• Referring now to FIG. 7, a method 700 in accordance with the preferred embodiments shows the case when a customer prepays for resource-time (step 710) in a logically partitioned computer system, rather than being billed (as shown in FIG. 6). The enablement code is requested (step 712) and received (step 714), and the resource is made available for assignment to a logical partition (step 716). If the resource is dedicated to a partition (step 720=YES), the meter timer is started (step 730), and the resource is used (step 732) until the metered use equals the prepaid resource time (step 740=NO). At this point, the resource is disabled (step 742). If the resource is shared among logical partitions (step 720=NO), the shared resources are used by the logical partitions (step 750). When the shared use exceeds the specified threshold (step 760=YES), the actual usage over the threshold is metered (step 762), and the metered use is compared to the prepaid resource-time. Once the metered use is equal to the prepaid resource-time (step 720=NO), the resource is disabled (step 772) such that no new work is dispatched to the processor. Note that method 700 could include steps that allow renewing the prepaid time so the resource metered use never arrives at the prepaid resource-time, thereby preventing the resource from being disabled.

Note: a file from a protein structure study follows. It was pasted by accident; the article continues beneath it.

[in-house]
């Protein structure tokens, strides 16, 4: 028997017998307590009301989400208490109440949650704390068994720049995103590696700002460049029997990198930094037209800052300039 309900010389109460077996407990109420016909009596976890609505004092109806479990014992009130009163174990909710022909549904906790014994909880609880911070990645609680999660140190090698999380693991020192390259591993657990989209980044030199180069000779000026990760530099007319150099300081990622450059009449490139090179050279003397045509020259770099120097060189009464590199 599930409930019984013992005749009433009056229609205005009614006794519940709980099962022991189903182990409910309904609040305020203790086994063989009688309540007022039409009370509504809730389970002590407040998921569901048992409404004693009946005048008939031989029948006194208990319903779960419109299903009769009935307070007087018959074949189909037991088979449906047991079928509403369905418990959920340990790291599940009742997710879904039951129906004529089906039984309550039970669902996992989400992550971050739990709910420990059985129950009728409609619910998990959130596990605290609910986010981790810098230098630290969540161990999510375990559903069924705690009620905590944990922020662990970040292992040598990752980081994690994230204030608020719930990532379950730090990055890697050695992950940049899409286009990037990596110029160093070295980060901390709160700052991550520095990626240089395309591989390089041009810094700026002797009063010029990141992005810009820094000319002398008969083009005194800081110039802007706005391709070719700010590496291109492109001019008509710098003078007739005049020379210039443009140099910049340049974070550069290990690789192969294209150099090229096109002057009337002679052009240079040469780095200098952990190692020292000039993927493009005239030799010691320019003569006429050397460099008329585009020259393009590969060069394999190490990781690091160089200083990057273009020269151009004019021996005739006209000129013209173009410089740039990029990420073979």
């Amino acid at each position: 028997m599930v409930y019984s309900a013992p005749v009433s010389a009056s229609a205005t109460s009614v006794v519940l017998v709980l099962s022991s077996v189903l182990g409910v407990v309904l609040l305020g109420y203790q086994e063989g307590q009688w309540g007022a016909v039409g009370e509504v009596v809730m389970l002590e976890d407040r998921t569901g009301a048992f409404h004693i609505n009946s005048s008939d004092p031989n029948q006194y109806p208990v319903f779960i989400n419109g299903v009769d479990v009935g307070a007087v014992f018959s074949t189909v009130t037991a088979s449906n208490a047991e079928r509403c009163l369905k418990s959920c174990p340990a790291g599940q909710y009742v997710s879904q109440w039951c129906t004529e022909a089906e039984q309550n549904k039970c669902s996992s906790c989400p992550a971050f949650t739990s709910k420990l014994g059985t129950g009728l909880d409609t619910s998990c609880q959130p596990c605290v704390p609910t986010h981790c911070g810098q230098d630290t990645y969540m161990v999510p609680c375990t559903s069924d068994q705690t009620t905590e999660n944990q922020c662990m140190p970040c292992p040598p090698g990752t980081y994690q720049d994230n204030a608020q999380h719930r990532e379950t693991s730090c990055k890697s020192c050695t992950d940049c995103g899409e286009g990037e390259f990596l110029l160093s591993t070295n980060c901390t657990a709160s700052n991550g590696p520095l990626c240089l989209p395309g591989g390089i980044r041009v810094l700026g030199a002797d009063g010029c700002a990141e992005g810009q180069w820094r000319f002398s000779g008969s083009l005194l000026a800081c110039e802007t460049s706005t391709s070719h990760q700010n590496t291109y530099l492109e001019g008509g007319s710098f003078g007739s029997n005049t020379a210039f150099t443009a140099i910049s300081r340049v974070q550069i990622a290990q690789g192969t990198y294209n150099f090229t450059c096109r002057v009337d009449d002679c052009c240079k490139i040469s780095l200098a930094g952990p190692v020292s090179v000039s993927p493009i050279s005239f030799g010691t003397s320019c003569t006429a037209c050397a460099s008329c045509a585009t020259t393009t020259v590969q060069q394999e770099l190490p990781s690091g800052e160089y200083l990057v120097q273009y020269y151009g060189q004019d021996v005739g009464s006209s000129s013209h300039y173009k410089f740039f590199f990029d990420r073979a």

• The preferred embodiments provide significant advantages over the known prior art. Now temporary capacity on demand may be provided on a metered basis, where the customer is only charged for actual usage of the resource. This is analogous to a telephone bill or electric bill, where the customer pays based on actual usage of resources. The ability to meter and bill based on actual usage provides enhanced capabilities in a logically partitioned computer system, because logical partitions that share resources may now each be charged for only actual usage of the shared resources. Because actual usage may now be metered and billed, the level of granularity for charging customers is reduced. For example, instead of billing for processor-days, one could bill for processor-minutes, processor-seconds, or even processor cycles.
  • One skilled in the art will appreciate that many variations are possible within the scope of the present invention. Thus, while the invention has been particularly shown and described with reference to preferred embodiments thereof, it will be understood by those skilled in the art that these and other changes in form and details may be made therein without departing from the spirit and scope of the invention.

Claims (44)

1. An apparatus comprising:
at least one processor;
a memory coupled to the at least one processor;
at least one resource coupled to the at least one processor that provides temporary capacity when requested by a user of the apparatus; and